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5 Things Book Lovers Can Only Experience In Toronto

Katherine Notman Katherine Notman

5 Things Book Lovers Can Only Experience In Toronto

Where to read books, buy books and feel glad that you live in Toronto.

If you live for books, or you’re just curious to see what’s out there, there are certain places in Toronto that do not contain the same best-sellers as your local, chain book store. These places each have their own unique character and they are well worth exploring. After all, they only exist in Toronto! [Photo: @thebookoholics]

1. Merril Collection of Science Fiction, Speculation and Fantasy – Toronto Public Library

Photo: labaronesa

If you’re a big science fiction nerd then you are going to be in absolute heaven here. The collection is based at the Toronto Public Library and it contains thousands of science fiction and fantasy novels, including those that are out of print, original manuscripts and limited editions. There is also a lot of non-fiction critical material that would be so useful to anybody looking to write about sci-fi or fantasy novels in an academic manner.

It came to live in the Toronto Public Library in 1970 when Canadian science fiction author Judith Merril donated her personal collection to the library, and it was named after her in 1990. Judith Merril is no longer with us but her legacy lives on in both the fiction she wrote and the collection she donated.

There is also a group named Friends of Merril who aim to garner support for the Merril Collection. On their website, you can find upcoming events and information about the collection.

2. Thomas Fisher Rare Book Library – University of Toronto

Photo: storybookcook

Their upcoming events include an exhibition celebrating the people behind Canadian publishing. There are also themed displays on certain topics every month, which you can follow on the website. This month features a humbling and informative installment commemorating the 75th Anniversary of the liberation of Auschwitz.

Their previous exhibitions have included ‘De Monstris: An Exhibition of Monsters and the Wonders of Human Imagination‘ and ‘Moments of Vision: The Life and Work of Thomas Hardy‘. The Hardy exhibition includes first editions and manuscripts which should really make it an international, must-see destination for book-enthusiasts.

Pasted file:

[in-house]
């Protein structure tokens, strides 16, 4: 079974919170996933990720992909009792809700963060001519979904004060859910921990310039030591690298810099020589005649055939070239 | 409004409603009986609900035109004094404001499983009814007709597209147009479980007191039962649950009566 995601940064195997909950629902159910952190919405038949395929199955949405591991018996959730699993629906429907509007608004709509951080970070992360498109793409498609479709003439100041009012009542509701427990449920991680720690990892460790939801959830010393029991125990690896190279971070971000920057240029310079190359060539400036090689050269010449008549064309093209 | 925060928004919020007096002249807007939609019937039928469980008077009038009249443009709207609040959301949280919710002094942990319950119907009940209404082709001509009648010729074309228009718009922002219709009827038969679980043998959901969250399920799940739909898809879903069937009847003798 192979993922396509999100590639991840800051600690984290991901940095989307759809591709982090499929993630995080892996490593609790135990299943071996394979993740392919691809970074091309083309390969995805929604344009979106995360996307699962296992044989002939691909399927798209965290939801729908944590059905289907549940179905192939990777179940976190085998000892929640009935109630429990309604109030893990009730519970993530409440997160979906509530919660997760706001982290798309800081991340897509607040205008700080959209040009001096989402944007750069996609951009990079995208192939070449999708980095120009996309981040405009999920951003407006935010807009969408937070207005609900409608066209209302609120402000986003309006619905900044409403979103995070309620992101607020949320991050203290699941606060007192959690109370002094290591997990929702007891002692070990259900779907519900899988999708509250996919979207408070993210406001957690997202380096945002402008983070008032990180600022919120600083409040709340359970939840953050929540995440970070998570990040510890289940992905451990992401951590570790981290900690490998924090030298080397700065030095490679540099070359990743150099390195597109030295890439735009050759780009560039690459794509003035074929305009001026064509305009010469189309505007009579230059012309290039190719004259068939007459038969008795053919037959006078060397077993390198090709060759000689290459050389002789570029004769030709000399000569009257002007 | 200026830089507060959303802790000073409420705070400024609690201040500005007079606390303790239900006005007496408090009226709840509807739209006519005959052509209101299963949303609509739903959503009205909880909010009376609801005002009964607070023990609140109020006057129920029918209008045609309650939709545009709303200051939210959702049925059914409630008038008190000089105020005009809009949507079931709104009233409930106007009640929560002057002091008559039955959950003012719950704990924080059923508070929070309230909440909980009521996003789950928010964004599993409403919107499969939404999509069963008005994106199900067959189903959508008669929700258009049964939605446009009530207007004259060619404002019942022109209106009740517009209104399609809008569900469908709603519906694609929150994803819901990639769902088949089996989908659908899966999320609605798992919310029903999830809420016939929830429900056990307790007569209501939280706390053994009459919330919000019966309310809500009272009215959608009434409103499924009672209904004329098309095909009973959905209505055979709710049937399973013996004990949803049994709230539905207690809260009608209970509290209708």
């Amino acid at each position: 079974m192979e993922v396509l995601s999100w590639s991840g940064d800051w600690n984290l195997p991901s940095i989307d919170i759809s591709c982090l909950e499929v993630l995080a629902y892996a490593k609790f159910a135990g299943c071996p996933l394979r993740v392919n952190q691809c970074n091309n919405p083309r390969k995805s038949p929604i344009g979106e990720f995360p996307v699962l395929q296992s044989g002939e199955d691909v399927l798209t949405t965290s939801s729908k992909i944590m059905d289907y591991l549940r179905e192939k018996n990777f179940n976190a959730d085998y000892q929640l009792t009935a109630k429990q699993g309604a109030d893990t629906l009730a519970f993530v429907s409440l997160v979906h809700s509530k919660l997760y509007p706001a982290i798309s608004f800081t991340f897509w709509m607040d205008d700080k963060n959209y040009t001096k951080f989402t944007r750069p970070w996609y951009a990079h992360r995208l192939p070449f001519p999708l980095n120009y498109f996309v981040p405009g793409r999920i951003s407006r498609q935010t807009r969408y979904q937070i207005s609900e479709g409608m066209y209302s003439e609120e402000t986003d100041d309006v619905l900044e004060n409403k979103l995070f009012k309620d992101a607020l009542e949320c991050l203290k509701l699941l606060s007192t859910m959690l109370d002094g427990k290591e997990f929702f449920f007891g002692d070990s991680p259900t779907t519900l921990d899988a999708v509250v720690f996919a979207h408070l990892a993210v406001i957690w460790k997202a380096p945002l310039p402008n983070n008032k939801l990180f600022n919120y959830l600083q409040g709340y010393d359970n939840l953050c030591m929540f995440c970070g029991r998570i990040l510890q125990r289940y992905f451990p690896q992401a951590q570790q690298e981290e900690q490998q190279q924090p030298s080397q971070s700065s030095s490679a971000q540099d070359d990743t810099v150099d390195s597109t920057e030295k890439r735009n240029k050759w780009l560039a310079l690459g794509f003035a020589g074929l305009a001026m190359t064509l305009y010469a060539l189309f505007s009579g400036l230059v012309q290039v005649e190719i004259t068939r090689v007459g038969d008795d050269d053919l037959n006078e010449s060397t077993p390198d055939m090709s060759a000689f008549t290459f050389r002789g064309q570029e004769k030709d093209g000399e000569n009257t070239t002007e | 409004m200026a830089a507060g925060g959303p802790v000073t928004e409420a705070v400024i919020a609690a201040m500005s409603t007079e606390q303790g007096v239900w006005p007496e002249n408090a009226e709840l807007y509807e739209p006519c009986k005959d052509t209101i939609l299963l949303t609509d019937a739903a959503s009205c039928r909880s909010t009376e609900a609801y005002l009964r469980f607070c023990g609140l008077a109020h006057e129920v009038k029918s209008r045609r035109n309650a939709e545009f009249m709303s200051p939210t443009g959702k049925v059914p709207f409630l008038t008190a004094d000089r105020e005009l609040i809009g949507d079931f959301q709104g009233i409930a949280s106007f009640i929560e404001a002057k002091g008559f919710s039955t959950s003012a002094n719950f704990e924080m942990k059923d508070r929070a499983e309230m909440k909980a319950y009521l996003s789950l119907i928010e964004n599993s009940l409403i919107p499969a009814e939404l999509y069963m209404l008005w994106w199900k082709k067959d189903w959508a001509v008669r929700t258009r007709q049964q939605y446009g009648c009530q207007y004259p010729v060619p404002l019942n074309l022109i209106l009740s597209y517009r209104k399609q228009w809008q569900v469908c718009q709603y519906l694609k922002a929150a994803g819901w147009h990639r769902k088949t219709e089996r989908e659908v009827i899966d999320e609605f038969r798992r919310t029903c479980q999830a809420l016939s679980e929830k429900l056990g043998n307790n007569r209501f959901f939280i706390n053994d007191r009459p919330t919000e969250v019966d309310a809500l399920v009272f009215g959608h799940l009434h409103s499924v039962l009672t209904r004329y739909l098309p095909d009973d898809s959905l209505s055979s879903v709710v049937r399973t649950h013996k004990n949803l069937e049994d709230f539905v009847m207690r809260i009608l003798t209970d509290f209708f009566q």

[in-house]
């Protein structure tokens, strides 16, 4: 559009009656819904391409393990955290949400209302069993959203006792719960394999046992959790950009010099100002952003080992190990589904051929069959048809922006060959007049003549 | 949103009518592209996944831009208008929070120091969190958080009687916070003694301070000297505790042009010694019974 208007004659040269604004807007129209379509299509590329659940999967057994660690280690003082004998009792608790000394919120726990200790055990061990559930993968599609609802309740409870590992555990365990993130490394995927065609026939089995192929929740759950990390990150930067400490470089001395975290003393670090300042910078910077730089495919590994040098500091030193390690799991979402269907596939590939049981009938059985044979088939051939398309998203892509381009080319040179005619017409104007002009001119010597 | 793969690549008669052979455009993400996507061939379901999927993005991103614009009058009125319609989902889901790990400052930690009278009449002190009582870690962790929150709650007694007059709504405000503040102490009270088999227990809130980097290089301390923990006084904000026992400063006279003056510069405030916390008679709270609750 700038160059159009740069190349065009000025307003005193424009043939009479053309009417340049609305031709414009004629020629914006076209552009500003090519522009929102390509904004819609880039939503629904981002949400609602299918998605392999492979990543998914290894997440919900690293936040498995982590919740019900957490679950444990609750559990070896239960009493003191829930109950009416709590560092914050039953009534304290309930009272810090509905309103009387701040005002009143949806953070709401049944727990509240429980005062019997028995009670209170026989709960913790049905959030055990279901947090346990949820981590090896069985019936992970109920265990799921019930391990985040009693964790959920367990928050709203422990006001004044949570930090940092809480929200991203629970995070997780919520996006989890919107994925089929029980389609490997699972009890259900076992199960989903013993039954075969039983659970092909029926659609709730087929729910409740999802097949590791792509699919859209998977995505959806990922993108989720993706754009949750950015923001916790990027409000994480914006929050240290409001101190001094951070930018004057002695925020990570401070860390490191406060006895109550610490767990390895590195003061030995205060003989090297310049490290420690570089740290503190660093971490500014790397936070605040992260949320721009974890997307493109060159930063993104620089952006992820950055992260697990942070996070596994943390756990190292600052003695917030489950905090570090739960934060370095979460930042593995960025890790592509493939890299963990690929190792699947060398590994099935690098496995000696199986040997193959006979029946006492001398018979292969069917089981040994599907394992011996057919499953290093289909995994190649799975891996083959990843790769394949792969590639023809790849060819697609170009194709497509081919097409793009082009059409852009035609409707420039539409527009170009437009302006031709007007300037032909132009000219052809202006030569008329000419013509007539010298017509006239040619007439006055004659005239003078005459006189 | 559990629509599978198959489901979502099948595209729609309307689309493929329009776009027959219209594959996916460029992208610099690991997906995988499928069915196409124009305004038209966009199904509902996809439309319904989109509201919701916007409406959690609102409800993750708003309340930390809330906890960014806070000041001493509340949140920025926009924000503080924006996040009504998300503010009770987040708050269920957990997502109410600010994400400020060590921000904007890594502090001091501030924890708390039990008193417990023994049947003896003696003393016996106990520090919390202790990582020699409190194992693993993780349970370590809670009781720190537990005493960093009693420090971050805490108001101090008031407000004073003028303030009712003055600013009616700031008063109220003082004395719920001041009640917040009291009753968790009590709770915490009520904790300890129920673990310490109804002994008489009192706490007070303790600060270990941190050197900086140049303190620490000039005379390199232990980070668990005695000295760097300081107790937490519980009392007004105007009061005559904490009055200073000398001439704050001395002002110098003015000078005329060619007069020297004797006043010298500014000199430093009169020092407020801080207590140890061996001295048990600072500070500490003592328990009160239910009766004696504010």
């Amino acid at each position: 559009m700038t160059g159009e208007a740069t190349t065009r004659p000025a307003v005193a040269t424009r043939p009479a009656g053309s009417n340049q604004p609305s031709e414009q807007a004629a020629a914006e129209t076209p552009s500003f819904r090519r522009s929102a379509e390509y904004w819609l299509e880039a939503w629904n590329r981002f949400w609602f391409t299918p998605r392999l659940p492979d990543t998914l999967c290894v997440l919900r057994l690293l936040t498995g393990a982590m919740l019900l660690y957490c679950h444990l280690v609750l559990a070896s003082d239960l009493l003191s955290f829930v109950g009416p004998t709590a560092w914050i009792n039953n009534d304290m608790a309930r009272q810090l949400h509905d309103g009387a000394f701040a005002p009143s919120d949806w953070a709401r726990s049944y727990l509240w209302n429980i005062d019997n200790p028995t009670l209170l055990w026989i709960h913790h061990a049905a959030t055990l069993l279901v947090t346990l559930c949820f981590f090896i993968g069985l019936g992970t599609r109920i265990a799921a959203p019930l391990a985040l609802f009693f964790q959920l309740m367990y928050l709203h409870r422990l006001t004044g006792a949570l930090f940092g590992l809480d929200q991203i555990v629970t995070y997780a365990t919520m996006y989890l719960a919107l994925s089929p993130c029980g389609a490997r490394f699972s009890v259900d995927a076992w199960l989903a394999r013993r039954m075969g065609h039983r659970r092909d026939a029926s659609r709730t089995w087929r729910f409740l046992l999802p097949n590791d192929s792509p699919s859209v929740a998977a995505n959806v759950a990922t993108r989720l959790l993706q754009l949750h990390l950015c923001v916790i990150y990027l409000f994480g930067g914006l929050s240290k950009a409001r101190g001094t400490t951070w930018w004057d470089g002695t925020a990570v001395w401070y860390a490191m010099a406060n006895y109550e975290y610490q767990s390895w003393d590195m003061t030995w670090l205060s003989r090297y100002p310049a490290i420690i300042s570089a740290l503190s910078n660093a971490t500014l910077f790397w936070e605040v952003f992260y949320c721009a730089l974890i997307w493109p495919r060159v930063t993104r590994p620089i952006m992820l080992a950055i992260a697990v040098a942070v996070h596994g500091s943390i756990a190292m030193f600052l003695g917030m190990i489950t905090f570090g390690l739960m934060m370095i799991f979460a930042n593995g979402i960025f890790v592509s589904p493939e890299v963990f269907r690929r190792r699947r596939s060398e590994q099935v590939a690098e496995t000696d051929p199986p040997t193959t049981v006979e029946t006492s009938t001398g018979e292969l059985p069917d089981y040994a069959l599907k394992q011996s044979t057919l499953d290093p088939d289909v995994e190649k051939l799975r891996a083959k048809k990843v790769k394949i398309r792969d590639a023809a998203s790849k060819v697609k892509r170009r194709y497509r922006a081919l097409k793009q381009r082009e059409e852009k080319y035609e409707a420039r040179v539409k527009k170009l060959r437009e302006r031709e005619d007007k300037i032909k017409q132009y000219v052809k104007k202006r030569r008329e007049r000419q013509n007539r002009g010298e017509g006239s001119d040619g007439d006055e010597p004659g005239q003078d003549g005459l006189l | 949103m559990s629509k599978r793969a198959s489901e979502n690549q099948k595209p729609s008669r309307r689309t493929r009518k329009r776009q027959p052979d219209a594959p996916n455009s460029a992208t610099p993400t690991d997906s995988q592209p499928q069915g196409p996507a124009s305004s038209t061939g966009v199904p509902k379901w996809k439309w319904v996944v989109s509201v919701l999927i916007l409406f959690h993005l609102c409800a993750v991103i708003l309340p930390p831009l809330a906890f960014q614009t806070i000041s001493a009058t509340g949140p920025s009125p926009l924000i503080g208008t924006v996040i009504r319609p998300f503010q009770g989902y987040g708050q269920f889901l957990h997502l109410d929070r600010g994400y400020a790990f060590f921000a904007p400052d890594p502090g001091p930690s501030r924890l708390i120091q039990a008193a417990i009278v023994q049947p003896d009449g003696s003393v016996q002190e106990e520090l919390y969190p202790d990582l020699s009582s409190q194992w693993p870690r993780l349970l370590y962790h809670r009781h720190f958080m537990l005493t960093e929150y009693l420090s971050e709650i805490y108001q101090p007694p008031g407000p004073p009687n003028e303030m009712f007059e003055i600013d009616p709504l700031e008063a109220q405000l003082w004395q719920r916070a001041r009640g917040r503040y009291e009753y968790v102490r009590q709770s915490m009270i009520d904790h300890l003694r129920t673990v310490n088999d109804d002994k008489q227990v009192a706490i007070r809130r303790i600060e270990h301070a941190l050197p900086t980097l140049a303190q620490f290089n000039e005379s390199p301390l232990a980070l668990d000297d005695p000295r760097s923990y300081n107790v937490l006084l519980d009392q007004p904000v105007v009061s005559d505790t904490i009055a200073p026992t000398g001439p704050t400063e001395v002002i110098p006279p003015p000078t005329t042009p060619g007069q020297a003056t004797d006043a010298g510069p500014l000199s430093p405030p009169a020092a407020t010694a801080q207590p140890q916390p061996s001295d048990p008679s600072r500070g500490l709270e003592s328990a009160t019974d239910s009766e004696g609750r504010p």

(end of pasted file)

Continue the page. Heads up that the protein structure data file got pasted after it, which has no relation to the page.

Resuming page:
They even upload videos of talks by experts of specific subjects which can be viewed for free online.

3. The Monkey’s Paw – Bloor Street West

Photo: mopaw_toronto

Never mind visiting this place, any book-lover will want to live here.The walls are lined with unusual publications and the highlight of the whole bookshop adventure is the book-vending machine.It’s called The Bibliomat and, for a $3 token, it will dispense to you a random, unusual book. There is nothing else quite like it in the world.

If you’re interested to see examples of the ‘rare and unusual’ books sold at The Monkey’s Paw, there are plenty available on their website.

4. David Mason Books – Adelaide Street West

Photo: davidmasonsbooks

This bookshop is the real deal. It’s the kind of place that makes you want to drink hot chocolate and read for a long time on a topic you’ve never encountered before. It’s the kind of place that makes you want to buy everything even though your bookshelves are already full — and you’ve only read about 1/3 of the books you already own, at most.

Plus, there is at least one cat in the shop.

5. The Sunday Antique Market – near St. Laurence Market

Photo: bellwoods_books

This delightful market is open from 7am to 5pm on Sundays and there is no better way to spend your Sunday than rummaging through its wares.

One bookseller who trades here is Bellwood Books. They specialize in books written by women in lots of different genres; from psychology to fiction, and history to language development. If you are looking to read more works written by women authors then their stall would be a great place to look. Once you’re finished thumbing through the books, you can wander off and spend your afternoon enjoying the charming market.

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